The summer solstice has come and gone, and the days seem to stretch on endlessly, the late-night sunsets glowing up until bedtime.
But this summer the nights will rival the days when the moon hits its full point three months running: July 12, August 10 and September 9.
Call it Supermoon Summer, because each full moon over the next three months will be a perigee moon, meaning Mother Earth’s satellite is at its closest for the year. The moon’s orbit is elliptical, as the NASA video below explains, and the moon is 31,000 miles closer than when it is at apogee, its farthest. The perigee full moons are the ones that appear giant and particularly luminous, especially when near the horizon. The moon’s average distance is 238,855 miles away, Space.com says.
“This coincidence happens three times in 2014,” NASA said in a statement. “On July 12th and Sept 9th the Moon becomes full on the same day as perigee. On August 10th it becomes full during the same hour as perigee—arguably making it an extra-super Moon.”
This is not the first supermoon of 2014, though. It is merely the most visible. The first two occurred in January, and they were new moons, and thus invisible.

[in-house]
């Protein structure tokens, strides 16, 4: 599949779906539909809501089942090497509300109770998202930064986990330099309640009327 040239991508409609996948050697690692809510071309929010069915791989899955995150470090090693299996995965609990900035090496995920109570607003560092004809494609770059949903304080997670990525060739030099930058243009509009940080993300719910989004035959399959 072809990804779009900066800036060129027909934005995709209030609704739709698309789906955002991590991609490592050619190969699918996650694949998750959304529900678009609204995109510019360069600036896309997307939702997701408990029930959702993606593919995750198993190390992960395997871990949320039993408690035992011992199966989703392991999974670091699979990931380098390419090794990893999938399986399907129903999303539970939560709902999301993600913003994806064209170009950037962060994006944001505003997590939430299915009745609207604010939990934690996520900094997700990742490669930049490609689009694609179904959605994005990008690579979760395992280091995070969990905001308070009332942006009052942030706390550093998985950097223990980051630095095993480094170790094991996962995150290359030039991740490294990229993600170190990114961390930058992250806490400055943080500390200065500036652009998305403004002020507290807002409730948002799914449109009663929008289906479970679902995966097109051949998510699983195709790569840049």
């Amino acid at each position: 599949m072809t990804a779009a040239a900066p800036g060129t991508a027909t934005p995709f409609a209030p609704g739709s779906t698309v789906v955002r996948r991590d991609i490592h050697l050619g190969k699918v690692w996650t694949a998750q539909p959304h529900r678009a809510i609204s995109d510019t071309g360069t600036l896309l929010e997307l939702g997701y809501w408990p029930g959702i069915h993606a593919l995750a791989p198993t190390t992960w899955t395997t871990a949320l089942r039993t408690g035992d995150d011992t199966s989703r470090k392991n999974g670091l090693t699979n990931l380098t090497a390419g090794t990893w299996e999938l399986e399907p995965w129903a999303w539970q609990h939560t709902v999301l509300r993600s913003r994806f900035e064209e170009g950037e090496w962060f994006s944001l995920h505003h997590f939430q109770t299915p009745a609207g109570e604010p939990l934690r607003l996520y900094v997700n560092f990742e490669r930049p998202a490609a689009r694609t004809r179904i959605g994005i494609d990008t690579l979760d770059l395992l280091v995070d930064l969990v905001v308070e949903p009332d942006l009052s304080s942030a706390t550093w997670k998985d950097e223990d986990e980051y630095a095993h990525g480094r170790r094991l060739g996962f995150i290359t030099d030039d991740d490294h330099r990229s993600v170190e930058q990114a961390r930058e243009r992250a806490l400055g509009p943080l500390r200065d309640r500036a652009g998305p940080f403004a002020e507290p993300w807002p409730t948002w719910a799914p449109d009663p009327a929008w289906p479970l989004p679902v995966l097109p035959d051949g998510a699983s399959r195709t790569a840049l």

The triple phenom also occurred last year, NASA noted, since it commonly happens every 13 months and 18 days, which is when the full moon and perigee coincide.
On July 12, the moon will reach its full phase at 7:25 a.m. Eastern Daylight Time, according to Space.com, a little less than three hours after it reaches perigee. It rises at 8:15 p.m. Eastern Daylight Time.
So watch for moonrise on Saturday July 12, and ogle. Then brace yourself for two others in August and September. The closest one of those will be on August 10, according to Earthsky.org.
The tides will be elevated along with the moon’s size and brilliance, Earthsky.org said.
“Spring tides will accompany the July, August and September supermoons,” Earthsky.org reported. “Will the tides be larger than usual at the July, August and September 2014 full moons? Yes, all full moons (and new moons) combine with the sun to create larger-than-usual tides, but perigee full moons (or perigee new moons) elevate the tides even more.”